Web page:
Damage over TIme can often be interrupted before it completes. (Douse the flames with water; stop standing on the floor when it is lava.)


The damage knobs don’t have as many clear-cut implications on their own like the archetypes do. There aren’t necessarily any strong, out-of-the-box, trade-offs between damage types like have been well established with the archetypes.

If there’s an obvious strategy advice in games, it’s an “offense in depth”: the more types of damage you bring to a conflict, the more prepared you are to adjust your damage to the necessary tactical situation of the conflict, the better off you likely are.

There are some subtle implications in the interplay between the archetypes and the damage knobs. A support character might need to plan heals differently if they know the primary damage of the team is going need time to act (DoT), versus quickly healing a “glass cannon” in between one-shots.

An Airing of Grievances

There are two particular issues I feel like getting off my chest: one is an AoE problem, and the other is a DoT concern.

An AoE problem

Social media, and especially one platform in particular, have been vexing me for a few months now, and I think the issue is one of the AoE of messaging across those platforms.

The AoE problem that a lot of people seem to complain about is the self-organizing “bubble” problem. At this point I think that problem is way oversold: that’s a solvable problem of essentially player tactics. If “bubble bursting” is an issue, you send in the Tanks. You bring in players that are willing to engage on the front lines, and you pick the front lines to fight. Both platforms even provide tools without needing Tanks to bubble burst if you can spare the cash. Of the two platforms, the advertiser sponsored “micro-targeting” of micro-aggression on one particularly concerns me because it is so ubiquitous and interleaved so much with other content. (I guess this could be a magnitude problem to complete the trio, in that yet again in human history, money buys undue amounts of power.)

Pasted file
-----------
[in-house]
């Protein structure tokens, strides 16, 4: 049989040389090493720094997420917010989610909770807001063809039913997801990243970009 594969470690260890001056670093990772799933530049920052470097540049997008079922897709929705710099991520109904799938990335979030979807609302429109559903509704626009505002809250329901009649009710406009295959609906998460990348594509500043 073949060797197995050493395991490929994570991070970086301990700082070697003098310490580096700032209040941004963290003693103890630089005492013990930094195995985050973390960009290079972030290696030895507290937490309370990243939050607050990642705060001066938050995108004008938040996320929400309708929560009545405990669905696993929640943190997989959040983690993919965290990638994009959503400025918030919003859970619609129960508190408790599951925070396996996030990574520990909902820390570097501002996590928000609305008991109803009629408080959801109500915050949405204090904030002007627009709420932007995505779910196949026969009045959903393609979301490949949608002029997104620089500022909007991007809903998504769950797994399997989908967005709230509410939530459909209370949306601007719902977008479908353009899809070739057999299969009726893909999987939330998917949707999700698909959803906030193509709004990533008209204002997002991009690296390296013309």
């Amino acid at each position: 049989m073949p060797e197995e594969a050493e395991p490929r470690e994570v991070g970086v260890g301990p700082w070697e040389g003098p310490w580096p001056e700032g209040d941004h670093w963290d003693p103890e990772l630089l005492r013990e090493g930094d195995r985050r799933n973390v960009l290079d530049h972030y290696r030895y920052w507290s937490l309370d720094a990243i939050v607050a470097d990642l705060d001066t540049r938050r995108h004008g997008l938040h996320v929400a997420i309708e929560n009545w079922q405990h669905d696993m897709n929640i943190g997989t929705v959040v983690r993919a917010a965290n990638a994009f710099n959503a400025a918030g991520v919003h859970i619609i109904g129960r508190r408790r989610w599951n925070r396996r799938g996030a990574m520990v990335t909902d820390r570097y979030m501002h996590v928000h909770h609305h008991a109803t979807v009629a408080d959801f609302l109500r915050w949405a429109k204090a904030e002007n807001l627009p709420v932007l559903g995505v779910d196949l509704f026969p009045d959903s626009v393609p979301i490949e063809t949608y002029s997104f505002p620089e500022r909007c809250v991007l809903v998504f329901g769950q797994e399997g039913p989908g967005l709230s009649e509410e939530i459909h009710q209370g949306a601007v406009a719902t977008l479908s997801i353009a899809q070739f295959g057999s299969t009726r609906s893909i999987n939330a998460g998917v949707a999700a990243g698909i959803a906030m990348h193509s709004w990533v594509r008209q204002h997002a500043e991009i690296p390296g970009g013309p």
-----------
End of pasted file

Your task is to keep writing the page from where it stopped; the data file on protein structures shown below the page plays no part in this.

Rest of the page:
The AoE problem that I think is often overlooked is a sort of “the medium is the message” problem. There’s the obvious surface level of this that the social media themselves have fancied themselves as unaligned third parties and almost simple dumb pipes. In trying to provide “no message”, they instead create outlaw towns full of micro-targeted micro-aggression. That is its own sort of message.